Liberal Senator Cory Bernardi has criticised Cabinet minister Malcolm Turnbull’s response to conservative columnist Andrew Bolt as “unwise”, “inappropriate” and “too strident”.
Senator Bernardi, from the Liberal Party’s right wing and Mr Turnbull from the party’s moderate or left wing, have been political enemies since the bitter carbon trading debate in 2009, which cost Mr Turnbull the Liberal Party leadership.
Mr Turnbull has bristled at suggestions he is once more angling for his job by embracing Tony Abbott’s “natural enemies”, a claim repeatedly made by Bolt.
The Communications Minister has described Bolt’s latest column as “unhinged”, “deranged” and “bordering on demented” for claiming that his mid-week dinner with Clive Palmer and treasury boss Martin Parkinson was aimed at sending a leadership signal to colleagues.
Mr Palmer is refusing to negotiate with Mr Abbott until he is given more taxpayer funded staff.
A former staffer to Mr Turnbull has told the ABC Mr Turnbull and Mr Palmer have long been friends and their friendship predates Mr Turnbull’s leadership of the party.
But Bolt told the ABC’s 7.30 his theory has been proved correct because Mr Turnbull’s “nasty”, “over the top” and “amazingly abusive attack” shows he wants to stoke the leadership story so it will continue to run in the media.
“Malcolm Turnbull could have chosen not to say anything about my article, the fact that he did shows he wants this story to run and that just destabilises Tony Abbott,” Bolt told Sabra Lane in the interview.
Liberal Senator Cory Bernardi agrees, telling Q&A Mr Turnbull’s attack was “too heavy”.
“Everyone in entitled to their opinions,” Senator Benardi said when asked by host Tony Jones what he thought of the developments.
“I thought that Malcolm’s response was too strident, I though it was inappropriate, it was unwise to do and I think it’s just kicked the whole thing along.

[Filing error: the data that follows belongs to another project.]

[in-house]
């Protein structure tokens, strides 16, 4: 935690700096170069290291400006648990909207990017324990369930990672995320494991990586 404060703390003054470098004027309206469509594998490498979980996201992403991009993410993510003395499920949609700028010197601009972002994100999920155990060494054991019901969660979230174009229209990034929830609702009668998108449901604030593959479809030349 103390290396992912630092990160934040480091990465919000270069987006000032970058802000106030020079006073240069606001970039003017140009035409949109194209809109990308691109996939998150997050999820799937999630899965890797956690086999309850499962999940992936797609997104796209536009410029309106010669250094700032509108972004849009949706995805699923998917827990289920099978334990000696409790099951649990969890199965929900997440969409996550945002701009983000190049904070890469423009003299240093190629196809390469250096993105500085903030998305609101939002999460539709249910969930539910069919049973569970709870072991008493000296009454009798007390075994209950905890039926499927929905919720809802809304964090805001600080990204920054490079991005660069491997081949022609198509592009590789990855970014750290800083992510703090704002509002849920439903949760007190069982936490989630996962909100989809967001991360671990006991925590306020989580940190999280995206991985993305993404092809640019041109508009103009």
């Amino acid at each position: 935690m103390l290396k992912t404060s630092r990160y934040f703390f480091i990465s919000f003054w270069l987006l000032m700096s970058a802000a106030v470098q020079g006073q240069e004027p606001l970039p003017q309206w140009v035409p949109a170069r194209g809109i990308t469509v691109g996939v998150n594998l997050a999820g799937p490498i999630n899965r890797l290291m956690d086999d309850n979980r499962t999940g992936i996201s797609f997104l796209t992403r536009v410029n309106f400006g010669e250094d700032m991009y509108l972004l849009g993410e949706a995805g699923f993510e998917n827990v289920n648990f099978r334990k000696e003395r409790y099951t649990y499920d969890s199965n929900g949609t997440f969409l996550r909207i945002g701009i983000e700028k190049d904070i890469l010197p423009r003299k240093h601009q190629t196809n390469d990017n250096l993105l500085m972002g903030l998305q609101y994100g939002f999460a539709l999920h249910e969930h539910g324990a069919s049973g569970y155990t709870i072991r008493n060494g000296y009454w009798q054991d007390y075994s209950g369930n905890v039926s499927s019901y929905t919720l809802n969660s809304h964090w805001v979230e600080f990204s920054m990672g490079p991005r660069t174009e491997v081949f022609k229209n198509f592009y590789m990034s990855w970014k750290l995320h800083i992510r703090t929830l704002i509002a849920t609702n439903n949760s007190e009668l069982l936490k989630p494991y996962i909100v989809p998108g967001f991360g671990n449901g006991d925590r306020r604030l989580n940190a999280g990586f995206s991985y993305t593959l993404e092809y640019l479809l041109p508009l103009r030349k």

“Andrew is entitled to his opinions, I think he is a very principled man.
“Malcolm I just think went a bit too heavy today.”
Lucy Turnbull says dinner has been ‘completely miscast’
Mr Turnbull’s wife Lucy, who appeared on Q&A alongside Senator Bernardi downplayed her husband’s dinner with Mr Palmer that has sparked media speculation.
She said Malcolm told her he was coming down “with the most desperate dose of the flu” and was heading out for some “spicy soup” before an early night.
Mrs Turnbull said she assumed her husband was in bed by 7pm, but he texted her in early the next morning to say “Clive came along” to dinner.
It was completely random [and] spontaneous,” she said. “It was completely miscast.”
Mr Turnbull said he and his friend, Liberal Party vice-president Tom Harley planned to go for dinner and bumped into Martin Parkinson in the Parliament House carpark.
Later, after they had already begun dining, Mr Turnbull sent Mr Palmer a message to invite him to join the gathering.
Bolt seized on the dinner date to ask Mr Abbott whether Mr Turnbull was angling for his job, during their television interview on the weekend.
The ABC understands Mr Turnbull was perturbed by the question and was reassured by Mr Abbott on Sunday night that it was in no way set up by the Prime Minister or his office.
Mr Abbott was dragged into the spat in Question Time, when Labor sought to embarrass him by asking whether he backed his “friend” Andrew Bolt or “frenemy” Malcolm Turnbull.
The Prime Minister said he was proud to have been campaigning with Mr Turnbull on the weekend and backed his colleague in the dispute.
“In any dispute between a member of my frontbench and a member of the fourth estate I am firmly on the side of my frontbencher,” Mr Abbott told Parliament.
Bolt told 7.30 he did not expect the Prime Minister to back him over the Cabinet minister, but added “yet”.